For many decades, law enforcement officers used the “Uniform Accident Report” form to annotate information about the auto collision. Notice the word “Accident” in the title of the form? Insurance companies and defense lawyers loved it! During trials, the defense lawyer, the police officer, and even the judge referred to the collision as an accident. So, what’s a jury to think about your claim if it was caused by an accident? Well, I can tell you from experience — not much.
Recently, however, the use of a revised auto collision report form was mandated in West Virginia. The change was primarily brought about because a new form had to be created to be integrated with computer software. Irrespective of the reasons to get a new form in the system, every state, county and city police force must use the revised form: “State of West Virginia Uniform Traffic Crash Report.” Did you notice the word “Crash” in the title of the report? You can bet the insurance adjuster and defense lawyer noticed it.
So now, even police officers must recognize that they are investigating car “crashes,” not mere “accidents.” But, old ways are hard to break, and it will take constant reminders to adjusters and even judges to refrain from referring to the police report as an “accident” report.
Morgantown WV Collision Injury Lawyers
If you or your loved one has been injured due to someone’s careless, negligent conduct it is important to act quickly to protect your claim. Mr. Robinette has handled hundreds of cases involving serious injury and wrongful death and can provide the insight you need right now.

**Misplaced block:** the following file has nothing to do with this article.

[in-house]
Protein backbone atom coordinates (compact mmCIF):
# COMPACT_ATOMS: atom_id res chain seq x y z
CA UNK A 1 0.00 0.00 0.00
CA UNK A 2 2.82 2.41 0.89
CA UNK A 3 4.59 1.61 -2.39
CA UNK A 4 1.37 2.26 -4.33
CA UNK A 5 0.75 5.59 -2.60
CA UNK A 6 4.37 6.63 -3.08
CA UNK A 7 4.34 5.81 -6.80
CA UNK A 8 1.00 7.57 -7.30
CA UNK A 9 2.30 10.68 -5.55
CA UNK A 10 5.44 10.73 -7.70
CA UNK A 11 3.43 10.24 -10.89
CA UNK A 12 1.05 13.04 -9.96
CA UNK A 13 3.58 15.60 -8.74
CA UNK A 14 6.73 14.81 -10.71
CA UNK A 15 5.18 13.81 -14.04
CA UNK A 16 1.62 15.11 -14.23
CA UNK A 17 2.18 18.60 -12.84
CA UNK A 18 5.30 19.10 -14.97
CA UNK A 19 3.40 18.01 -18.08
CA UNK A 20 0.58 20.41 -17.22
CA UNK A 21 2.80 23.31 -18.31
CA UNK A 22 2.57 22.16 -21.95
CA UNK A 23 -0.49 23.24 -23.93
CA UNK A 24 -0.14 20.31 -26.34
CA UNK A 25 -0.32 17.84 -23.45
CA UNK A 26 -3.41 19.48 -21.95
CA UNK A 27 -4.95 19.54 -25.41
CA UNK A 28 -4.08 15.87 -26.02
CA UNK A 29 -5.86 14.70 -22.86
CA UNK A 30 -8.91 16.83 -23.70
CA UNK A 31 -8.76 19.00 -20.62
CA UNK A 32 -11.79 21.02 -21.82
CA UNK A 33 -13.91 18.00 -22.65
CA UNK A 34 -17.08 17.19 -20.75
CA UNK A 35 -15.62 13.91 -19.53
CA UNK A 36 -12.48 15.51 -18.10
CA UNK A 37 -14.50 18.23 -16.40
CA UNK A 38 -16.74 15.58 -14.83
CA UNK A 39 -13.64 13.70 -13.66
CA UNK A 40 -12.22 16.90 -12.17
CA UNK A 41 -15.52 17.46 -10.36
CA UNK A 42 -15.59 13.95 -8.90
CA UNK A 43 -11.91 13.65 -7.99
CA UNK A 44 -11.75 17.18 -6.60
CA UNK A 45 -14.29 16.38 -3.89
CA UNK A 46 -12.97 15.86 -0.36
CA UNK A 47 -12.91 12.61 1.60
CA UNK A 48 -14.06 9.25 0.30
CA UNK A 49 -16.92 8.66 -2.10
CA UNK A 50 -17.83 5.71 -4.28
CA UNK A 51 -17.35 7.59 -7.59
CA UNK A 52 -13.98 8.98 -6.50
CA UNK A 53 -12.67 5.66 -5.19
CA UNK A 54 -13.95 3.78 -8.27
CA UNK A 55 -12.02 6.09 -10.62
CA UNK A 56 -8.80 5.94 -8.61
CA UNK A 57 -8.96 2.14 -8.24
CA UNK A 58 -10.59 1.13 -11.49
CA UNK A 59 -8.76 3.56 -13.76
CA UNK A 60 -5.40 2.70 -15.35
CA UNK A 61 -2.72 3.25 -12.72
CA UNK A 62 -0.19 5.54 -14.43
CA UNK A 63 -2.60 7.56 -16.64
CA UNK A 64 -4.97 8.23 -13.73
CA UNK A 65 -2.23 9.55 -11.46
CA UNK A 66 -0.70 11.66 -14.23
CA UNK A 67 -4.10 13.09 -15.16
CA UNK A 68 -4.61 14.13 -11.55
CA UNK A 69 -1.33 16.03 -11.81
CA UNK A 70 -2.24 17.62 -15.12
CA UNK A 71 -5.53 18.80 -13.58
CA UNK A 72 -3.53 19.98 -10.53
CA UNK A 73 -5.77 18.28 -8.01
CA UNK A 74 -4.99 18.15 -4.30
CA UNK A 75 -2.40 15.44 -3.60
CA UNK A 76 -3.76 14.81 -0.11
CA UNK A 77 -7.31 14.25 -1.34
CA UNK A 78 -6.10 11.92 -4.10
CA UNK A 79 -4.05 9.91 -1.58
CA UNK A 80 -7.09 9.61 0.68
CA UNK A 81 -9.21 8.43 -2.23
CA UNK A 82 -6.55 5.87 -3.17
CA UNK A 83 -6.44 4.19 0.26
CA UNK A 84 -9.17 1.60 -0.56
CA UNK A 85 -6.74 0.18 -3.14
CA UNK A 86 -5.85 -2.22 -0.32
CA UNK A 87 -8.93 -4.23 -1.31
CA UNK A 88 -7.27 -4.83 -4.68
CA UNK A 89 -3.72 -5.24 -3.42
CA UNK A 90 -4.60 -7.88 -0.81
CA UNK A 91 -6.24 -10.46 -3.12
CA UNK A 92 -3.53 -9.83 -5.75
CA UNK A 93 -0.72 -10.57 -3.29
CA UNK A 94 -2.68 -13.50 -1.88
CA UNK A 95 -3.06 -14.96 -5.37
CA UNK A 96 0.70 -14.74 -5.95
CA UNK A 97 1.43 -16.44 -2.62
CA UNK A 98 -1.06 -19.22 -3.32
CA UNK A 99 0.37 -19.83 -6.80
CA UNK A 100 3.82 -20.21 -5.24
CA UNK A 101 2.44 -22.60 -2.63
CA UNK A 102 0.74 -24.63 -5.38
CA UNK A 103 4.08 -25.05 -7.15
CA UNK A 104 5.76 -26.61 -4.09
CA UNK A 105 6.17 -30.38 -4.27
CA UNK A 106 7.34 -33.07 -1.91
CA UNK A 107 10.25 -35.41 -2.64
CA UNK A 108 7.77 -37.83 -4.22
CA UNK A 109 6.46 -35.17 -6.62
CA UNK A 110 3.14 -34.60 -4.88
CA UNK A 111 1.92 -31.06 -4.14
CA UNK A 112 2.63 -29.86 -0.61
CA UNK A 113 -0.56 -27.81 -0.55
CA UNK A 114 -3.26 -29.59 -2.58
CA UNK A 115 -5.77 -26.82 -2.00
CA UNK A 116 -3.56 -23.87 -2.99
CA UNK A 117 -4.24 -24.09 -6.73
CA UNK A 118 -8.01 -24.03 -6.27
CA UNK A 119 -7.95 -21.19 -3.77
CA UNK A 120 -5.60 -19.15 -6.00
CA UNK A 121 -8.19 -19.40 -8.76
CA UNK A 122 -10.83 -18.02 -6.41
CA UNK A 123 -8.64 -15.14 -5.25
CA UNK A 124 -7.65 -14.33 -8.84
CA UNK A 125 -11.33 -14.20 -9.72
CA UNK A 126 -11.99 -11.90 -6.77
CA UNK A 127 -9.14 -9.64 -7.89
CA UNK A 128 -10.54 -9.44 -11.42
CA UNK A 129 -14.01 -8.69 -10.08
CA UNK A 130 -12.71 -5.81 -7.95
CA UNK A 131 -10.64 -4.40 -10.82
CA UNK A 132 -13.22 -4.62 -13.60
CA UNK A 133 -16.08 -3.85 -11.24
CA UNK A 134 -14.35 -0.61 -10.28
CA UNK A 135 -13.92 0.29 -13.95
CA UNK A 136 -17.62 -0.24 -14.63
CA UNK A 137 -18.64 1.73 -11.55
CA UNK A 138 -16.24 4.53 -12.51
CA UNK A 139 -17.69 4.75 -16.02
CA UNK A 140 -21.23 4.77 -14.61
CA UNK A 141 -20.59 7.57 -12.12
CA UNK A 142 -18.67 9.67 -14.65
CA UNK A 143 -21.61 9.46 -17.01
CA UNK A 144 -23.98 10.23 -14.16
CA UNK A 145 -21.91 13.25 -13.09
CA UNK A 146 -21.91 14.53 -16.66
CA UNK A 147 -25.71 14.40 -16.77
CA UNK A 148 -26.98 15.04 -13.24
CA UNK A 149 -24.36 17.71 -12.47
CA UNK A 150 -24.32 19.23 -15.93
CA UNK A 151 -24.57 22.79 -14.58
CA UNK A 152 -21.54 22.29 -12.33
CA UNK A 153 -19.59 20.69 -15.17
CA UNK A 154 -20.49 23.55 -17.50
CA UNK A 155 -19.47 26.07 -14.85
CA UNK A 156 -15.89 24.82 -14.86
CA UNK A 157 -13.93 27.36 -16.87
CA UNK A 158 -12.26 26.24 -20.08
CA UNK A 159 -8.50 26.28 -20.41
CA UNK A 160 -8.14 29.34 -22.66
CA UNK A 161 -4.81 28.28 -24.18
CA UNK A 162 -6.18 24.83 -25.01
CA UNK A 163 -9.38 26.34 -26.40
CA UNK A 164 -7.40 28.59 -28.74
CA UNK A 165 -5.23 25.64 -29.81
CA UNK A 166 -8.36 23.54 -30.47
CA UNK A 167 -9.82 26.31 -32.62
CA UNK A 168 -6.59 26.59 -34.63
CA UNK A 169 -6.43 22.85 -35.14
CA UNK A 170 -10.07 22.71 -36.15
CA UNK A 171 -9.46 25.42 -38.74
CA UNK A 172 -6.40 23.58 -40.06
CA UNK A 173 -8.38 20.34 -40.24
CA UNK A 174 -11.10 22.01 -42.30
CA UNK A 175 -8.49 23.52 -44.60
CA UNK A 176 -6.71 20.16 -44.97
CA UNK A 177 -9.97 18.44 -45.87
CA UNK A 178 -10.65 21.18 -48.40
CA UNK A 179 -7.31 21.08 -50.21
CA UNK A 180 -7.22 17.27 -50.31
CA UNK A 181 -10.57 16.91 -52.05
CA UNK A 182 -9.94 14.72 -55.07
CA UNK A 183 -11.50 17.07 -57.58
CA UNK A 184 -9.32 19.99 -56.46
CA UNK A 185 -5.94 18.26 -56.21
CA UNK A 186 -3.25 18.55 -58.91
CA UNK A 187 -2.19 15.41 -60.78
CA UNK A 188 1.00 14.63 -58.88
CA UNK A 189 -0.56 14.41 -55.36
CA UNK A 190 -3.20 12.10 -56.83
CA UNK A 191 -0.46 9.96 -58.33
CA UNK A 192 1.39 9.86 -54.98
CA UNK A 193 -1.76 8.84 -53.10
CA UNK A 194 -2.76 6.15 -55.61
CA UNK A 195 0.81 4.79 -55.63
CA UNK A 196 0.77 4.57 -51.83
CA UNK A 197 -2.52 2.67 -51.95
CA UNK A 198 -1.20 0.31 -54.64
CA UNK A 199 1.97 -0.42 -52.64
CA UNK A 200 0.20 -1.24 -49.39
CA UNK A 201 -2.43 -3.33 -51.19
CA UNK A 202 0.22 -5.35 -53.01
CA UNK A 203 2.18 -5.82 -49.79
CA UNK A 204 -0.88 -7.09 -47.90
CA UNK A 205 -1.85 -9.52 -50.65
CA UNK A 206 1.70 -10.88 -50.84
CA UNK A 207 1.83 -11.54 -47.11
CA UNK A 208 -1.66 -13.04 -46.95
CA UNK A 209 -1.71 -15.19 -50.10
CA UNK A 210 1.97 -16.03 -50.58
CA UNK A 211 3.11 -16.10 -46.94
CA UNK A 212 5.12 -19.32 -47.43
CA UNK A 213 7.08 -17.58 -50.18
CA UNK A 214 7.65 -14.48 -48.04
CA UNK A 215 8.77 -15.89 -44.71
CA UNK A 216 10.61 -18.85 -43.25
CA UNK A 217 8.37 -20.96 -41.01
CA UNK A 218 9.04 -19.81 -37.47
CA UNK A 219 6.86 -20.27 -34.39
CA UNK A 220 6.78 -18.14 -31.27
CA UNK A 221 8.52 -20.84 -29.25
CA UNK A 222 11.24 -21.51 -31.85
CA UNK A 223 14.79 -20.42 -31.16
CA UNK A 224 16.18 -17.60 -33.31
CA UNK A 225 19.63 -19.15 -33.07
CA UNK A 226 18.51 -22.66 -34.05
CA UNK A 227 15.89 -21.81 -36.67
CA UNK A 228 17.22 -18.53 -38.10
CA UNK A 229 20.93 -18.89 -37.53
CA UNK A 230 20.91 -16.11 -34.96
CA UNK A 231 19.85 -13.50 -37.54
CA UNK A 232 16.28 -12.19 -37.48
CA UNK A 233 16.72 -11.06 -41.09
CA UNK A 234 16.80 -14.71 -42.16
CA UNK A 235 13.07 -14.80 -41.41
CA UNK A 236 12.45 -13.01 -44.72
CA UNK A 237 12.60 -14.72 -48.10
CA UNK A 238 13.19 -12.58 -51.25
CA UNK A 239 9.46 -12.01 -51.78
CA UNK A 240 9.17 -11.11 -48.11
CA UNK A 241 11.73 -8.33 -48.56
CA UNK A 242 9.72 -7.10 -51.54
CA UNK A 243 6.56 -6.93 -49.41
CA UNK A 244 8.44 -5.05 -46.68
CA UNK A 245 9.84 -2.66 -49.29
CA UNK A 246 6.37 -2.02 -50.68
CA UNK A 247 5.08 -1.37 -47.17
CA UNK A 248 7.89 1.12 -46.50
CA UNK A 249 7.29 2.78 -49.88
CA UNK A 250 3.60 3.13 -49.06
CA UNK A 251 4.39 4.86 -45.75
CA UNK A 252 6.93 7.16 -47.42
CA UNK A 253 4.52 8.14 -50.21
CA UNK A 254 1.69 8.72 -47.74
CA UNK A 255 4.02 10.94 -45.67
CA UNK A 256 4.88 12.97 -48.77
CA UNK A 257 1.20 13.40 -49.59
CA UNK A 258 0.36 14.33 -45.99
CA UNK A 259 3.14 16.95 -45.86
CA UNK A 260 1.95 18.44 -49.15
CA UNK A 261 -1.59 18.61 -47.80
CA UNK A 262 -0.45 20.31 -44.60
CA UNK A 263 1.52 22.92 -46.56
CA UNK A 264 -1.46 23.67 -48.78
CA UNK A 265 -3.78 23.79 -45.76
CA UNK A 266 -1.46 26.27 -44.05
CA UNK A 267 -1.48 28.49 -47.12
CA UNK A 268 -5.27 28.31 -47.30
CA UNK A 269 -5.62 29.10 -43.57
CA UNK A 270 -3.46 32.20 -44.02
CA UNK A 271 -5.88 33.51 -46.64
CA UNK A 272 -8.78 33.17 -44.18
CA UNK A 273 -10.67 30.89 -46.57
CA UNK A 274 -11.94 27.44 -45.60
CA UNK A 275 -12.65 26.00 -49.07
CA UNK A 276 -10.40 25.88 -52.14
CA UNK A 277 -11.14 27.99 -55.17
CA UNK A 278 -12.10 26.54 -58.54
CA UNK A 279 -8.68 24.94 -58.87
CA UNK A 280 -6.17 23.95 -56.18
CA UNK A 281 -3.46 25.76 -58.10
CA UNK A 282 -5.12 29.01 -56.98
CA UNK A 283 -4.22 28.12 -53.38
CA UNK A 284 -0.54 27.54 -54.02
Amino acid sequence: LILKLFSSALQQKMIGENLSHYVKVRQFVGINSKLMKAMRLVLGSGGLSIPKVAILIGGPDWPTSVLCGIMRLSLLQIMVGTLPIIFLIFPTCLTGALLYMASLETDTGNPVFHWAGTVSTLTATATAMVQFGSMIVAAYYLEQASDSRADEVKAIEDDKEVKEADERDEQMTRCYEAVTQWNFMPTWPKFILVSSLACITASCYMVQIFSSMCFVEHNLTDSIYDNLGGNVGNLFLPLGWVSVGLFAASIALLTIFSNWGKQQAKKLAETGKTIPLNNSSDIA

Call Jeff Robinette today for a free evaluation of your case at 304-594-1800.
We are glad to provide free books and information for WV accident victims: Collision Care: West Virginia Auto Collision Guide, and Righting the Wrong, West Virginia Serious Injury Guide: 304-594-1800.
“It’s just crazy how many people went by and didn’t stop. If I was in his situation, I’d want someone to stop and help me.” Nathan Foreman
Kingwood, WV: On Wednesday, January 30, 2012, Brian Delaney of Morgantown, 47, was driving east in a Tri-State Mortuary Plymouth Voyager van that veered into a ditch, crashed into the embankment and rolled several times during a rainstorm. Delaney works for Tri-State Mortuary Services, of Poca, WV and was “on his way to Martinsburg, transporting someone to a funeral home,” according to Senior Trooper Wood of the WV State Police.